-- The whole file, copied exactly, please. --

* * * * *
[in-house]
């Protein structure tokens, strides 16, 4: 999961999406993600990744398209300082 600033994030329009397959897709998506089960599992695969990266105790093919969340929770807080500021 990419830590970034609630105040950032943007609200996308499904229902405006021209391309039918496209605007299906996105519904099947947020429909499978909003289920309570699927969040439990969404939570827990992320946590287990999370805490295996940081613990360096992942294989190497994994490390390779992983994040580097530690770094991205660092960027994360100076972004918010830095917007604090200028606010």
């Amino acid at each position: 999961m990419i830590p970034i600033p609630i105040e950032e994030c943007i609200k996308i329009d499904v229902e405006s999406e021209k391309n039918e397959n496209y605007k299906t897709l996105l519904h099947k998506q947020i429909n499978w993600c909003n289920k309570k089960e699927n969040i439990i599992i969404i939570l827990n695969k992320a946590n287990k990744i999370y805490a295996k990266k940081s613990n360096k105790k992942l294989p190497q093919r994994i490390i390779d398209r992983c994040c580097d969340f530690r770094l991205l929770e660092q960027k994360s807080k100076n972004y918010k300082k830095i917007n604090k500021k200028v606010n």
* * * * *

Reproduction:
[in-house]
């Protein structure tokens, strides 16, 4: 999961999406993600990744398209300082 600033994030329009397959897709998506089960599992695969990266105790093919969340929770807080500021 990419830590970034609630105040950032943007609200996308499904229902405006021209391309039918496209605007299906996105519904099947947020429909499978909003289920309570699927969040439990969404939570827990992320946590287990999370805490295996940081613990360096992942294989190497994994490390390779992983994040580097530690770094991205660092960027994360100076972004918010830095917007604090200028606010």
């Amino acid at each position: 999961m990419i830590p970034i600033p609630i105040e950032e994030c943007i609200k996308i329009d499904v229902e405006s999406e021209k391309n039918e397959n496209y605007k299906t897709l996105l519904h099947k998506q947020i429909n499978w993600c909003n289920k309570k089960e699927n969040i439990i599992i969404i939570l827990n695969k992320a946590n287990k990744i999370y805490a295996k990266k940081s613990n360096k105790k992942l294989p190497q093919r994994i490390i390779d398209r992983c994040c580097d969340f530690r770094l991205l929770e660092q960027k994360s807080k100076n972004y918010k300082k830095i917007n604090k500021k200028v606010n």